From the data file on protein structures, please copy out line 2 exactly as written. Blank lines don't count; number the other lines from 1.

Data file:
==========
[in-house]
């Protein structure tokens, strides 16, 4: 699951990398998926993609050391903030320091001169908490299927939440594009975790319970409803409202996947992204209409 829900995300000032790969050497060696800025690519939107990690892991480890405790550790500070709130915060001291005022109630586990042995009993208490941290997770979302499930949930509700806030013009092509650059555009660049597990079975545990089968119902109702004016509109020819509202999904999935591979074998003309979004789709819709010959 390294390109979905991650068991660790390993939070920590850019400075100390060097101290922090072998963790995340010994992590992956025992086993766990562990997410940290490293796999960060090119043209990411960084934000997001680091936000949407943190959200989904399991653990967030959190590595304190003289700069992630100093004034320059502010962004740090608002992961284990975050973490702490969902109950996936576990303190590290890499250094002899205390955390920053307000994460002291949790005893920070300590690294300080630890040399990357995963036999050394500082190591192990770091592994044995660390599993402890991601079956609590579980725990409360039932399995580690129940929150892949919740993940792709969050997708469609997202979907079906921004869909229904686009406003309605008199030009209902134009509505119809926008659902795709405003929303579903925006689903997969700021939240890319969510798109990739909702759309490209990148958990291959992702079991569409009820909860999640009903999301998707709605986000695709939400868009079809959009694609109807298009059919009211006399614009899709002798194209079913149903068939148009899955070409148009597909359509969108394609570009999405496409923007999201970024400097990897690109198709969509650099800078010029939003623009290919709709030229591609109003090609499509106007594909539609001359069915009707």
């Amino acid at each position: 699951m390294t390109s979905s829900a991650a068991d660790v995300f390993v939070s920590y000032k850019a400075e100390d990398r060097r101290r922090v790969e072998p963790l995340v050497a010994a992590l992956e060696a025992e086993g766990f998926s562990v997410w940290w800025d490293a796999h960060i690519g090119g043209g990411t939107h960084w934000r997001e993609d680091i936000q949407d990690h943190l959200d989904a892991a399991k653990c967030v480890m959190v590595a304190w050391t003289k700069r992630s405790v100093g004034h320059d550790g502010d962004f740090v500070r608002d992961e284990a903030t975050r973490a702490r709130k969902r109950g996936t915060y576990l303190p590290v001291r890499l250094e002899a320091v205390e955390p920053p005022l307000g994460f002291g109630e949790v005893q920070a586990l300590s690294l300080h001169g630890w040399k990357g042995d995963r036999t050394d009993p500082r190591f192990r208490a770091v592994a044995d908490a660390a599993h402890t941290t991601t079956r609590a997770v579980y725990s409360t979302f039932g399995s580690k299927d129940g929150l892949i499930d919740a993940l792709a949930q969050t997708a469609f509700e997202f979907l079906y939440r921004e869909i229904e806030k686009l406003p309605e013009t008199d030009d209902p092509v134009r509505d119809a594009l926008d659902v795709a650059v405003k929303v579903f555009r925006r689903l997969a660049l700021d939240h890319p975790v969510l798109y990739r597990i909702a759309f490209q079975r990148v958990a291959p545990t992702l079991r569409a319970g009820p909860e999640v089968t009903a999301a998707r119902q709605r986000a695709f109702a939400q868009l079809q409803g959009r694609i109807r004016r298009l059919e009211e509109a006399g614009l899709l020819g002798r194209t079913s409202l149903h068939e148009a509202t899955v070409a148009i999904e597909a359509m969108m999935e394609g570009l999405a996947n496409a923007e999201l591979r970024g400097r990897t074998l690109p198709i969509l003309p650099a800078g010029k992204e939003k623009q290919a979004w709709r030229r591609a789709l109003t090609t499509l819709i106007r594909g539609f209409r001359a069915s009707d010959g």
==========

């Protein structure tokens, strides 16, 4: 699951990398998926993609050391903030320091001169908490299927939440594009975790319970409803409202996947992204209409 829900995300000032790969050497060696800025690519939107990690892991480890405790550790500070709130915060001291005022109630586990042995009993208490941290997770979302499930949930509700806030013009092509650059555009660049597990079975545990089968119902109702004016509109020819509202999904999935591979074998003309979004789709819709010959 390294390109979905991650068991660790390993939070920590850019400075100390060097101290922090072998963790995340010994992590992956025992086993766990562990997410940290490293796999960060090119043209990411960084934000997001680091936000949407943190959200989904399991653990967030959190590595304190003289700069992630100093004034320059502010962004740090608002992961284990975050973490702490969902109950996936576990303190590290890499250094002899205390955390920053307000994460002291949790005893920070300590690294300080630890040399990357995963036999050394500082190591192990770091592994044995660390599993402890991601079956609590579980725990409360039932399995580690129940929150892949919740993940792709969050997708469609997202979907079906921004869909229904686009406003309605008199030009209902134009509505119809926008659902795709405003929303579903925006689903997969700021939240890319969510798109990739909702759309490209990148958990291959992702079991569409009820909860999640009903999301998707709605986000695709939400868009079809959009694609109807298009059919009211006399614009899709002798194209079913149903068939148009899955070409148009597909359509969108394609570009999405496409923007999201970024400097990897690109198709969509650099800078010029939003623009290919709709030229591609109003090609499509106007594909539609001359069915009707």